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Human Infection with Swine Influenza Virus -- Wisconsin

An influenza virus isolated from a 32-year-old Wisconsin woman who had been exposed to pigs has been identified as a swine influenza virus. On September 13, 1988, when the woman was in her 36th week of pregnancy, she was admitted to a community hospital with a 1-week history of fever to 102 F (38.9 C), headache, myalgias, 3 days of nonproductive cough, and 1 day of progressive shortness of breath. The patient had radiologic evidence of pneumonitis with bilateral lower lobe consolidation and was treated with broad-spectrum antibiotics. On September 14, she was transferred to a tertiary-care hospital for ventilatory assistance and management of late-stage pregnancy. Specimens for bacterial, viral, and fungal cultures and serologic testing were obtained, and antibiotic therapy was continued. Because of mechanical difficulty in ventilating the patient, labor was induced, and on September 17 she gave birth to a healthy 2990-g infant. Despite intensive support, her respiratory failure persisted, and she died September 21.

The patient's clinical course and findings of postmortem examinations were consistent with primary viral pneumonia. All cultures for bacteria and fungi were negative. Influenza virus was isolated postmortem from a sputum specimen obtained on September 14 and was identified by monoclonal antibody as type A virus. When further tested by hemagglutination inhibition (HI) tests at CDC, the virus was unreactive with antisera to strains currently prevalent in the world but reacted with antisera to influenza A(H1N1) viruses related to swine influenza. A paired serum specimen showed a fourfold or greater rise in HI antibody against swine influenza virus. Results of preliminary HI tests performed at the University of Wisconsin with monoclonal antibodies to the hemagglutinin of swine influenza virus indicate that the isolate resembles viruses isolated during the summer from pigs in Wisconsin. Further laboratory studies of the recent Wisconsin isolate are being undertaken to confirm its similarity to enzootic strains.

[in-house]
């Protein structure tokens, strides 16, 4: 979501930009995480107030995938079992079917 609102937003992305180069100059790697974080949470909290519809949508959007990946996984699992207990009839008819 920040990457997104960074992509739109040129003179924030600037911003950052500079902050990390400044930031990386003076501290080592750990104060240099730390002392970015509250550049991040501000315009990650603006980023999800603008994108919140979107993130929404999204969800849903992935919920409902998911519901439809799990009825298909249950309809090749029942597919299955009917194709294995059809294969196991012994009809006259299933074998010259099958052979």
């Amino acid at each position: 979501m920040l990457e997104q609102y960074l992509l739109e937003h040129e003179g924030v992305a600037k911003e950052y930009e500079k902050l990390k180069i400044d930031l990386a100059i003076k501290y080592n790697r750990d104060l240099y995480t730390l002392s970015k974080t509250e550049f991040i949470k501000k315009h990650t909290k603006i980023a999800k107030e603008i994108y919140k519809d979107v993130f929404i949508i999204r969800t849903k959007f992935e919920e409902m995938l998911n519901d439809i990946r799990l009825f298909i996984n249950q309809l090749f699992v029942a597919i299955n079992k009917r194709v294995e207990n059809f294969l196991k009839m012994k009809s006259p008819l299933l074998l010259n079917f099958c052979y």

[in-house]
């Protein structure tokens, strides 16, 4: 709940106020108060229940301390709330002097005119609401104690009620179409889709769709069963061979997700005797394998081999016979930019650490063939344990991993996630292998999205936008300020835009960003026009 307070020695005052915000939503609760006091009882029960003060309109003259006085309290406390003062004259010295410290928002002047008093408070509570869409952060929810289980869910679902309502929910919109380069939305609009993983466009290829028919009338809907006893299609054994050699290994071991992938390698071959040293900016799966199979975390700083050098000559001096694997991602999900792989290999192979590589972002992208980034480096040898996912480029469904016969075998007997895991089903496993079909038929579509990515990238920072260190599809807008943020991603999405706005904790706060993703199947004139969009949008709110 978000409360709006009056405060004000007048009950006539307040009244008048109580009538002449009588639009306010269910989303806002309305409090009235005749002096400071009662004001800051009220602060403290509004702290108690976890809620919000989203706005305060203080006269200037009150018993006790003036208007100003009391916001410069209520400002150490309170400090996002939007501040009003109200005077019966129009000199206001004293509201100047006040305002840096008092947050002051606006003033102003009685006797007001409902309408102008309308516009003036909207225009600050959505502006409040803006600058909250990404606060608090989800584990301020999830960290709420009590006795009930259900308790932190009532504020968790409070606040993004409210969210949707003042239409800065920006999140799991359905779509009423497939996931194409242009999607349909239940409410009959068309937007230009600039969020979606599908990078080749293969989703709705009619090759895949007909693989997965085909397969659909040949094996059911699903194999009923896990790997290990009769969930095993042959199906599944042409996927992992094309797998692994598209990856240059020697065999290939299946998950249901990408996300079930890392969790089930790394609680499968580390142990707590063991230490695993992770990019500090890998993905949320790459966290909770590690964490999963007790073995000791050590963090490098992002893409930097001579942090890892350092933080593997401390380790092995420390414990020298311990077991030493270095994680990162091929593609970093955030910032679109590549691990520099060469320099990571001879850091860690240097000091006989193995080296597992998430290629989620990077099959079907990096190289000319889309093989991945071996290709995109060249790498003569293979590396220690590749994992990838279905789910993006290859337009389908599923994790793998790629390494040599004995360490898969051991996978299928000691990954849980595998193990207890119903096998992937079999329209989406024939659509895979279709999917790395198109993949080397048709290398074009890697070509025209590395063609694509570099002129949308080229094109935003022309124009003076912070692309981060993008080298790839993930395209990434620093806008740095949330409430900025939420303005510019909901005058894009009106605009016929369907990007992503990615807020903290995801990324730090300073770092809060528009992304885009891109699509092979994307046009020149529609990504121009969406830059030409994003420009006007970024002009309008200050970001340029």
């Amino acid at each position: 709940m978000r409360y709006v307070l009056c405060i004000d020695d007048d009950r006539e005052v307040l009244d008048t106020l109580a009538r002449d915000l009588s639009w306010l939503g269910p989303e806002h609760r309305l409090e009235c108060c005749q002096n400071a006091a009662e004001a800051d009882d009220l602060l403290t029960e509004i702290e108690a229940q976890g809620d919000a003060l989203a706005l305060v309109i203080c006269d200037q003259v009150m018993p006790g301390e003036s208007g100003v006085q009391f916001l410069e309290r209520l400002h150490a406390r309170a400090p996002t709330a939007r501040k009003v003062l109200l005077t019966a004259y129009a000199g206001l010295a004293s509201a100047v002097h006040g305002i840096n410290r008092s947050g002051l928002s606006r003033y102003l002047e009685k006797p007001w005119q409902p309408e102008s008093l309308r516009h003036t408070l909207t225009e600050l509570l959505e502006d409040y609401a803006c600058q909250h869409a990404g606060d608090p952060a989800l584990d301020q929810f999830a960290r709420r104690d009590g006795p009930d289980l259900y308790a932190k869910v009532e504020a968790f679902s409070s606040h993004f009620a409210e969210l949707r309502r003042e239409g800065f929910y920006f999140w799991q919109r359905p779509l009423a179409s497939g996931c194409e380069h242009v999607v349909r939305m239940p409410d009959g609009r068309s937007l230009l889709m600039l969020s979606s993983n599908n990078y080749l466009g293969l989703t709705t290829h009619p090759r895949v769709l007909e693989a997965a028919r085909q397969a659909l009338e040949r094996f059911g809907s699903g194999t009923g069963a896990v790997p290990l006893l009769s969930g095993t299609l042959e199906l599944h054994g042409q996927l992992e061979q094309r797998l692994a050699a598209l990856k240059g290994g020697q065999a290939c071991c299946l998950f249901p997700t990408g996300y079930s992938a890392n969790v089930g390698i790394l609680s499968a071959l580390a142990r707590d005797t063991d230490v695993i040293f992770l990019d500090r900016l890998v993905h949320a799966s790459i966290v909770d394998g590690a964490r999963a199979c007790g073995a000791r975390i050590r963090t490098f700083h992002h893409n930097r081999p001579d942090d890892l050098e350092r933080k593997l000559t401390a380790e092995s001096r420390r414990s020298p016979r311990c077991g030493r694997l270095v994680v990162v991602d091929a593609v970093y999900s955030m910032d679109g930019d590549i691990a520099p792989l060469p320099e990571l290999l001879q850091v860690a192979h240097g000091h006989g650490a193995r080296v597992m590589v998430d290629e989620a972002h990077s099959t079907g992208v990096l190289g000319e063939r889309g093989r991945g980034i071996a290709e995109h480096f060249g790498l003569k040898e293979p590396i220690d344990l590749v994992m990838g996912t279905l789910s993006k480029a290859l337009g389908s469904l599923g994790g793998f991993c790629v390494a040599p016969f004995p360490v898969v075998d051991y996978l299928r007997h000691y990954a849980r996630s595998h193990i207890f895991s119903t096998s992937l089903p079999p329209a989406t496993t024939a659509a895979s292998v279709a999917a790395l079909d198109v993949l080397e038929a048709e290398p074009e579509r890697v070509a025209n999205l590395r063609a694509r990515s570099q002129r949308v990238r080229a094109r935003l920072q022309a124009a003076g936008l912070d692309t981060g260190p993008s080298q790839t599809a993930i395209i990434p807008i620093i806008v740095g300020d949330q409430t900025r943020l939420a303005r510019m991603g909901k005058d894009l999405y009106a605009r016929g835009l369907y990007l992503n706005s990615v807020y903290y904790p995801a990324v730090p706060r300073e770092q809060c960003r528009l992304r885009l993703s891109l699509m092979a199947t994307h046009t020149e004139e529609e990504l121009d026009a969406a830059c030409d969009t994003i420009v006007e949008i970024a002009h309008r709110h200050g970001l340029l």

On September 3, 4 days before the onset of illness, the woman had attended a county fair and had visited the display area of a pig barn. Veterinarians working at the fair stated that influenza-like illness had occurred among pigs at the fair.

Preliminary investigations have detected no outbreaks of influenza-like illness in the surrounding communities. Further investigation is under way to determine whether the swine influenza virus may have infected others with known exposure to pigs at the fair or from the ill woman to persons with whom she had close contact.

Reported by: J Kaufman, MD, M Hassan, MD, M Rytel, MD, R Chayer, MD, P Volkert, MD, P McKinney, MD, J Michaels, C Farmer, PhD, Milwaukee County Medical Complex; G Sedmak, Milwaukee Bureau of Laboratories, Milwaukee; BC Easterday, DVM, VS Hinshaw, PhD, Dept of Veterinary Medicine, Univ of Wisconsin, Madison; J Berg, D Hopfensperger, M Proctor, PhD, JP Davis, MD, State Epidemiologist, Wisconsin Dept of Health and Social Svcs. TF Smith, PhD, Mayo Clinic, Rochester, Minnesota. WHO Collaborating Center for Influenza, Influenza Br, and Epidemiology Office, Div of Viral Diseases, Center for Infectious Diseases, CDC.